Procurement - can the principles work for smaller businesses?

Published on 23 April 2024 at 14:49

The government recently published a press release congratulating its procurement department on its 10th anniversary for saving taxpayers £3.8 billion last year.

The government recently published a press release congratulating its procurement department on its 10th anniversary for saving taxpayers £3.8 billion last year.

Larger corporations often have dedicated purchasing departments to handle procuring supplies, services and other business purchases. Specialising in this way allows for finding or negotiating the best deals for purchases and can save businesses considerable amounts of money.

Savings are welcome in businesses of all sizes, but smaller businesses may lack the resources to have a specialised purchasing function in the business. Can businesses without a dedicated purchasing department still harness the benefits of procurement?

We would say yes, here’s how:

1. Embrace technology

There are procurement software and online platforms available that can streamline purchasing processes. See how you can make use of them in your business.

Many affordable solutions cater to small businesses, offering features such as vendor management, purchase order creation, and expense tracking. These tools can help you to automate repetitive tasks and give you insights into spending patterns.

2. Centralise purchasing authority

Designate a specific individual or team within your business to oversee purchasing.

This will enable you to establish clear guidelines for how purchases are made and allow you to introduce some controls to make sure that purchases are made within the bounds of predetermined policies. It can be surprising how many purchase requests disappear, can be reduced, or a cheaper price can be found if the buying process can be governed by a procedure.

A further advantage is that duplicate purchases are avoided, and it is often easier to negotiate better deals with suppliers when you have a single point of contact building a relationship with them.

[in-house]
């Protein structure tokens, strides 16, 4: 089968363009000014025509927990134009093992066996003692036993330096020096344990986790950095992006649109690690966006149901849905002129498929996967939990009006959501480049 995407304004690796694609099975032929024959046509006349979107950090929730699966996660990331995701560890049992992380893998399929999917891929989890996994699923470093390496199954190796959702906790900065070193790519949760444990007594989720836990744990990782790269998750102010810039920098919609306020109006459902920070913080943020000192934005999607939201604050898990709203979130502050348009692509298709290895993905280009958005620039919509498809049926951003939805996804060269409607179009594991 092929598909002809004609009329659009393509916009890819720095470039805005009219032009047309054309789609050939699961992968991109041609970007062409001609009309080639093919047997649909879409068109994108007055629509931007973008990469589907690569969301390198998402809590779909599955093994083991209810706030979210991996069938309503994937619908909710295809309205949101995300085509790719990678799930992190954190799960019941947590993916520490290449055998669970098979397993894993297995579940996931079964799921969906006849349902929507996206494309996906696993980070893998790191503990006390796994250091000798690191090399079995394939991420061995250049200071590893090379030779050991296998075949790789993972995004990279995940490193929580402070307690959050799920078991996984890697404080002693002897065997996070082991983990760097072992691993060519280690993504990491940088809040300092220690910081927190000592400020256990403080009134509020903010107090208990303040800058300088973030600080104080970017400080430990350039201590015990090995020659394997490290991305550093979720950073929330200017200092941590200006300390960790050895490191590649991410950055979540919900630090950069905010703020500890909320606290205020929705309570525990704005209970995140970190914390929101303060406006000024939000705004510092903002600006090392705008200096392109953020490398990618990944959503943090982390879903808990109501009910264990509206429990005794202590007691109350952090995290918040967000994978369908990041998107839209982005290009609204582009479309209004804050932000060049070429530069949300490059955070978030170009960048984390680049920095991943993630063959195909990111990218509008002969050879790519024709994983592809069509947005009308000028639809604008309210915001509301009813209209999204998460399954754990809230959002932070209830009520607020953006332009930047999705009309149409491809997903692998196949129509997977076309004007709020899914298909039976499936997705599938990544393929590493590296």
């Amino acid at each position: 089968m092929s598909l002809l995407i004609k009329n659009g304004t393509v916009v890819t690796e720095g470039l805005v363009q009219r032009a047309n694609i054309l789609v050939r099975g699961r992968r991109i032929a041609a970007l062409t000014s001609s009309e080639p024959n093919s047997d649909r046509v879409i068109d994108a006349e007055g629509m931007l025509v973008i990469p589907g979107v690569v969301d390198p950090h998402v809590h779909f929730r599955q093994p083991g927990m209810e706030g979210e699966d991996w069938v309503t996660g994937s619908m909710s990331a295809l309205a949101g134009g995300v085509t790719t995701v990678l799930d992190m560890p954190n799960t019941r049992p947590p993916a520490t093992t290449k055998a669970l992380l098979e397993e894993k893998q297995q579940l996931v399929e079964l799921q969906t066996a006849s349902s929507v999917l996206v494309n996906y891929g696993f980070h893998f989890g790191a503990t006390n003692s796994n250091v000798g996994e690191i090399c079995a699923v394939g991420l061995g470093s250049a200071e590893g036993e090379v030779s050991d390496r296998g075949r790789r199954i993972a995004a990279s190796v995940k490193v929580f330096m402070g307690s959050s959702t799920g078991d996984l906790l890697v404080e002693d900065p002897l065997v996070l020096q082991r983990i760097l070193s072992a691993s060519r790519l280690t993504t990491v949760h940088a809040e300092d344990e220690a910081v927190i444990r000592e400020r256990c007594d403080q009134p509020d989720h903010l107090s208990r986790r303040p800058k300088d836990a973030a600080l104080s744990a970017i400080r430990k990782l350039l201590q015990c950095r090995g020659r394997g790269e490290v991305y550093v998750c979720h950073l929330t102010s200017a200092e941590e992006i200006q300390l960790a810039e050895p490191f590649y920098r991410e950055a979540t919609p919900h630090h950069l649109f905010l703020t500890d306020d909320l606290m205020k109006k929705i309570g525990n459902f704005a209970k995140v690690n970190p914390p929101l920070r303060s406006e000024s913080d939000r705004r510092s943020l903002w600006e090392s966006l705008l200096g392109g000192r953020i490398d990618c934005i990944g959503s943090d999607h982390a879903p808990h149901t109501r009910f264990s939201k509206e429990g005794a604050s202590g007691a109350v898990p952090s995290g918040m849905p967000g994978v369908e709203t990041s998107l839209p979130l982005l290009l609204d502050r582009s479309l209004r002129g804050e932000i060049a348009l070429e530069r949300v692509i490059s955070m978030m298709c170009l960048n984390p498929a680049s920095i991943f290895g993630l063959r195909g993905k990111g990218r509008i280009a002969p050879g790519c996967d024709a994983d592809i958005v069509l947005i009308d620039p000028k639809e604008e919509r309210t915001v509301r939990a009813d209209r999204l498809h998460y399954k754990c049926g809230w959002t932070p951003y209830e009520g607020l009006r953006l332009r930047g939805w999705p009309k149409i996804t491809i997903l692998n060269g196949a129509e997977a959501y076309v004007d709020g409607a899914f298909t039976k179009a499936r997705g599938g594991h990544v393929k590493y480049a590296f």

3. Foster supplier relationships

Even without the leverage of large-scale purchasing volumes, small businesses can still negotiate favourable terms, discounts, or flexible payment arrangements with suppliers.

Why not see if you can take a supplier to lunch or make a point of remembering an anniversary and sending flowers. Building long-term relationships may make preferential treatment or access to exclusive deals possible.

4. Implement cost effective sourcing strategies

You may have alternatives for sourcing purchases that go beyond traditional suppliers. Local businesses, online marketplaces, or group purchasing organisations might be able to get you access to more competitive pricing and a wider range of products or services.

You may find that another business would be happy to pool resources so that together you can meet minimum order quantities that give you a lower price. Or you could explore joining a cooperative buying network.

5. Invest in employee training

Help your employees to develop the skills and knowledge to make informed purchasing decisions. There are training sessions or workshops available on procurement best practices, budget management and how to evaluate suppliers. Some of this training can be accessed free or at low cost.

6. Monitor and improve

As with any aspect of business, measuring performance helps you to identify where you are currently and see progress. Monitoring costs savings and supplier performance could help you to see areas that can be further optimised.

Regularly reviewing your procurement processes will also help you spot areas that can be improved and give you additional savings.

In conclusion, while smaller businesses may lack the resources for a dedicated purchasing department, you can still gain significant benefits by applying procurement principles in your business.

Doing so, will help you gain a competitive edge in the marketplace and fuel your ongoing growth and success.